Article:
More than 570,000 children under the age of 15 die of AIDS every year - most having contacted HIV from their mothers - states a new global report highlighting concerns about the low access to antiretroviral treatment (ART).//
The report by the World Health Organization (WHO) and the Joint United Nations Programme on HIV/AIDS (UNAIDS) shows the number of people on HIV ART in low- and middle- income countries more than tripled to 1.3 million in December 2005 from 400,000 in December 2003.
Yet it is not enough, particularly in case of pregnant women, most of who fail to get the treatment to prevent the transmission to their children.
"One notable area of concern is access to therapy to prevent mother-to-child HIV transmission, which remains unacceptably low. Between 2003 and 2005, fewer than 10 percent of HIV-positive pregnant women received antiretroviral prophylaxis before or during childbirth," the report released Wednesday says.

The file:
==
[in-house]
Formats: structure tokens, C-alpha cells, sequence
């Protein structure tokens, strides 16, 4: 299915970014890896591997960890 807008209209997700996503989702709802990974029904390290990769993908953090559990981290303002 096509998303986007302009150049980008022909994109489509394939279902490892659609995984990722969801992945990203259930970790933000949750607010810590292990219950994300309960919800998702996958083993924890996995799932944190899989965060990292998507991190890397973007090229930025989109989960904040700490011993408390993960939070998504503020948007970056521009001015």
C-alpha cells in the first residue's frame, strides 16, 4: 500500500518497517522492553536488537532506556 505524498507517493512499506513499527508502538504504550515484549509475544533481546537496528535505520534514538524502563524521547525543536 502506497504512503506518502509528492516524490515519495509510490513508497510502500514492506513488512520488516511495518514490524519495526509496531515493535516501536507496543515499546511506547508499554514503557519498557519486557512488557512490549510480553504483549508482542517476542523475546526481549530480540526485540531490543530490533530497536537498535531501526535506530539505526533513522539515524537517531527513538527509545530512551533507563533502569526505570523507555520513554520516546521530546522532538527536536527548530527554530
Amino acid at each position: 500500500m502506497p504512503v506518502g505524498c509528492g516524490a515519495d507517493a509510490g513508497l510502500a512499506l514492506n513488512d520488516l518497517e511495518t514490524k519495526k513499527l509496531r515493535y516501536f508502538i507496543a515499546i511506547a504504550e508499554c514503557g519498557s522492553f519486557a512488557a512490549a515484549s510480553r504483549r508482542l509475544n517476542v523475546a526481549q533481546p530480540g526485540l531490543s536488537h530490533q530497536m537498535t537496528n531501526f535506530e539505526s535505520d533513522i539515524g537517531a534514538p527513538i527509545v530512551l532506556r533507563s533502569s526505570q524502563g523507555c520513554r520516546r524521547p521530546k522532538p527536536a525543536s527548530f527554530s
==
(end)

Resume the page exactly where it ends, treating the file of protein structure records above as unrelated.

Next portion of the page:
"As a result, 1,800 infants were born with HIV every day. Each year over 570,000 children under the age of 15 die of AIDS, most having acquired HIV from their mothers," it says.
While the new report found no systematic bias against women in ART access, rates of coverage for women varied. In some countries, more women receive treatment than men.
"Two years ago, political support and resources for the rapid scale-up of HIV treatment were very limited," says WHO Director-General Lee Jong-wook.
"Today '3-by-5' has helped to mobilise political and financial commitment to achieving much broader access to treatment. This fundamental change in expectations is transforming our hopes of tackling not just HIV/AIDS, but other diseases as well."
Launched by WHO and UNAIDS on World AIDS Day - Dec 1 2003 - '3-by-5' aimed at providing treatment to three million people in low and middle-income countries by the end of 2005.
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